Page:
Veteranclaims’s Blog

January 10, 2022

Single Judge Application; Davis v. McDonough, 34 Vet.App. 131, 140 (2021) (“[W]here there has been a new legal development between the issuance of a Board decision and the submission of a case to the Court, we have the discretion not to address the effect of that development and instead remand for the Board to consider it in the first instance.”);

Designated for electronic publication only
No. 20-7989
Before FALVEY, Judge.
Note: Pursuant to U.S. Vet. App. R. 30(a),
this action may not be cited as precedent.
FALVEY, Judge: Air Force veteran Richard J. Blanco, through counsel, appeals an August
7, 2020, Board of Veterans’ Appeals decision that denied, for a service-connected compression
fracture of the thoracic spine (spine disability), a disability rating greater than 10% from June 10,
2010, to February 26, 2014, and a rating greater than 40% thereafter. This appeal is timely, the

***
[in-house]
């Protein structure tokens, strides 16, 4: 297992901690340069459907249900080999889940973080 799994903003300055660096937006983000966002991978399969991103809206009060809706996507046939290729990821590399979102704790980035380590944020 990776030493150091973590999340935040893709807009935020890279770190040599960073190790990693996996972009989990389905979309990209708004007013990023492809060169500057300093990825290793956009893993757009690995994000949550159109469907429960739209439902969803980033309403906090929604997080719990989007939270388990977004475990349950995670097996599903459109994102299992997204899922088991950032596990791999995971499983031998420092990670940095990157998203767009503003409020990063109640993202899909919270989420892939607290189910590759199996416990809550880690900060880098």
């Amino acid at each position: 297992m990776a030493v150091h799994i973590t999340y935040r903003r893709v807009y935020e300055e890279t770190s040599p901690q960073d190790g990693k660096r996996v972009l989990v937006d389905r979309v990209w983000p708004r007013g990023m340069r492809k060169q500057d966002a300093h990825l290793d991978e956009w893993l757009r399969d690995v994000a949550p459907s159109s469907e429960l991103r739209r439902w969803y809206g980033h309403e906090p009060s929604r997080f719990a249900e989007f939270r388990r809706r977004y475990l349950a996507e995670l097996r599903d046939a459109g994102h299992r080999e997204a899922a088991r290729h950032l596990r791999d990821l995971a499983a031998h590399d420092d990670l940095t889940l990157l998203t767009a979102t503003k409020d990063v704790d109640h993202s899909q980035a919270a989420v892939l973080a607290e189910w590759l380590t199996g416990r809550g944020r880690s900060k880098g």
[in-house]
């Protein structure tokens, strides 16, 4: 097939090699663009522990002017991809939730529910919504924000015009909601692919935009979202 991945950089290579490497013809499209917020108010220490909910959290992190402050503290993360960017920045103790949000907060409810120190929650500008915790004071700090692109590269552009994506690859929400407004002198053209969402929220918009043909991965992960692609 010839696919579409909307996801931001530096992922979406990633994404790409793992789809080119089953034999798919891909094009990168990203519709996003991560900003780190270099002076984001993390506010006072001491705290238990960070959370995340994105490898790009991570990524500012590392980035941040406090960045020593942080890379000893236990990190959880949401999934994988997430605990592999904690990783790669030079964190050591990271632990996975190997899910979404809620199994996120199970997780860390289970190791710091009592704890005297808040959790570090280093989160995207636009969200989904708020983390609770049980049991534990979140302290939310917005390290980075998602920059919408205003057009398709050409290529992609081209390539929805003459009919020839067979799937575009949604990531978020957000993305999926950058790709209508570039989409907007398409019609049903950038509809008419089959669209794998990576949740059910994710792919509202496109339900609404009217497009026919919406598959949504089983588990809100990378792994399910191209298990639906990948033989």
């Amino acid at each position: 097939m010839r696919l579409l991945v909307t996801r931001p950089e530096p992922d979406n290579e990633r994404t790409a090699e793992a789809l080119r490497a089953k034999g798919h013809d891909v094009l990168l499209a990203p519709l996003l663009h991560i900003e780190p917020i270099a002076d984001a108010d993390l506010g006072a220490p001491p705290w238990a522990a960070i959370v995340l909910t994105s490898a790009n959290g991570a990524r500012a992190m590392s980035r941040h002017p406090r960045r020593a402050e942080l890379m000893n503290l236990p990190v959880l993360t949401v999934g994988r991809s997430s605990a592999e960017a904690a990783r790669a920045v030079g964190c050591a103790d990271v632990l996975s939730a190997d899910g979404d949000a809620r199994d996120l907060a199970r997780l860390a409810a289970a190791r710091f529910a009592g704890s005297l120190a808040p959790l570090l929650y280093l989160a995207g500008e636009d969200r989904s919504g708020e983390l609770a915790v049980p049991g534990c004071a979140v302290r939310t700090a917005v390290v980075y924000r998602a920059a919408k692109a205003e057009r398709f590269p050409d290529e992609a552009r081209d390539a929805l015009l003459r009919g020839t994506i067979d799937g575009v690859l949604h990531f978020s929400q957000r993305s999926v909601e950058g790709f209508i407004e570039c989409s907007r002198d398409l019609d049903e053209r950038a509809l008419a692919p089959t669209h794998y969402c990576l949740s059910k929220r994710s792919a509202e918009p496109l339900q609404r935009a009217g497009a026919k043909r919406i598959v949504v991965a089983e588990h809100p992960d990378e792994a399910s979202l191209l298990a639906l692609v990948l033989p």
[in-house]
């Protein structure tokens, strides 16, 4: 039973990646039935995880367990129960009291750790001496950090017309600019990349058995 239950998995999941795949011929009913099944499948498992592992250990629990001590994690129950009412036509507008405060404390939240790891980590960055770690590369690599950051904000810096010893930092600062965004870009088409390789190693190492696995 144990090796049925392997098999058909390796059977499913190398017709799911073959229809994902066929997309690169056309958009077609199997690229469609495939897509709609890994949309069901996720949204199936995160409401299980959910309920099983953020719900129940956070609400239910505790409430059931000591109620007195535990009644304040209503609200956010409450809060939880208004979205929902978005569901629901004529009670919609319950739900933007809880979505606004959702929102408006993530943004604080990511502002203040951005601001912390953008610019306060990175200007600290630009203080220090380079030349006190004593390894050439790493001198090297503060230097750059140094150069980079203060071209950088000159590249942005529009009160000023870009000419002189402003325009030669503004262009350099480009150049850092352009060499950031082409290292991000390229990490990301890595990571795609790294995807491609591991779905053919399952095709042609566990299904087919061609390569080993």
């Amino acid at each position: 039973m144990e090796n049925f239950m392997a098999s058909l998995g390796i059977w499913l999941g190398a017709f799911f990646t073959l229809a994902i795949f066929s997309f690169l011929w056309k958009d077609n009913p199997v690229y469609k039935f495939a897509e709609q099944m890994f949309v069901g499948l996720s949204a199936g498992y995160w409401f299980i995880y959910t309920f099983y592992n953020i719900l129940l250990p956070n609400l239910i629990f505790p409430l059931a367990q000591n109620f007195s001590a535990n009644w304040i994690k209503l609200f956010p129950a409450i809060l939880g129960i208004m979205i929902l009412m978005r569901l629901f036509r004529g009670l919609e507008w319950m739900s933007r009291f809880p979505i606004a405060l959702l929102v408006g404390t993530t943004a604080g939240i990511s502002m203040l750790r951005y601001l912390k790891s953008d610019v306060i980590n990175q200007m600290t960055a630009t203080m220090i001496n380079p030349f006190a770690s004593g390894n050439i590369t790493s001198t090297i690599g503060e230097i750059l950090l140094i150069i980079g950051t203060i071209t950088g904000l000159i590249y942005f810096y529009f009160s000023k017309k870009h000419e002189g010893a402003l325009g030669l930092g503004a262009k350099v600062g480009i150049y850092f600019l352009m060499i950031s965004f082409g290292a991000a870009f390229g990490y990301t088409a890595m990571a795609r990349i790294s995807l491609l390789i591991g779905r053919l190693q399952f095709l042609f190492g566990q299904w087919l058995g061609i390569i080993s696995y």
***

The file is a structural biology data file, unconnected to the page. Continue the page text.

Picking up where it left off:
Court has jurisdiction to review the Board’s decision, and single-judge disposition is appropriate.
See U.S.C. §§ 7252(a), 7266(a); Frankel v. Derwinski, 1 Vet.App. 23, 25-26 (1990).
We are asked to decide whether the Board erred in finding that the duty to assist had been
met when it relied on VA medical examinations that did not comply with our decisions in Sharp
v. Shulkin, 29 Vet.App. 26, 34 (2017), and Correia v. McDonald, 28 Vet.App. 158, 168 (2016).
Because the Board did not adequately explain why it found that the duty to assist was met, we will
set aside its decision and remand the matter for further proceedings.
Mr. Blanco argues that the Board inadequately addressed why he was not entitled to a
medical examination that addressed his disability during a flareup. The veteran’s spine disability
is rated under the General Rating Formula for Diseases and Injuries of the Spine. 38 C.F.R. § 4.71a
(2021). Of relevance here, a 20% disability rating is warranted when there is
[f]orward flexion of the thoracolumbar spine greater than 30 degrees but not greater
than 60 degrees; OR, the combined range of motion of the thoracolumbar spine not
greater than 120 degrees; OR, muscle spasm or guarding severe enough to result in
an abnormal gait or abnormal spinal contour such as scoliosis, reversed lordosis, or
abnormal kyphosis.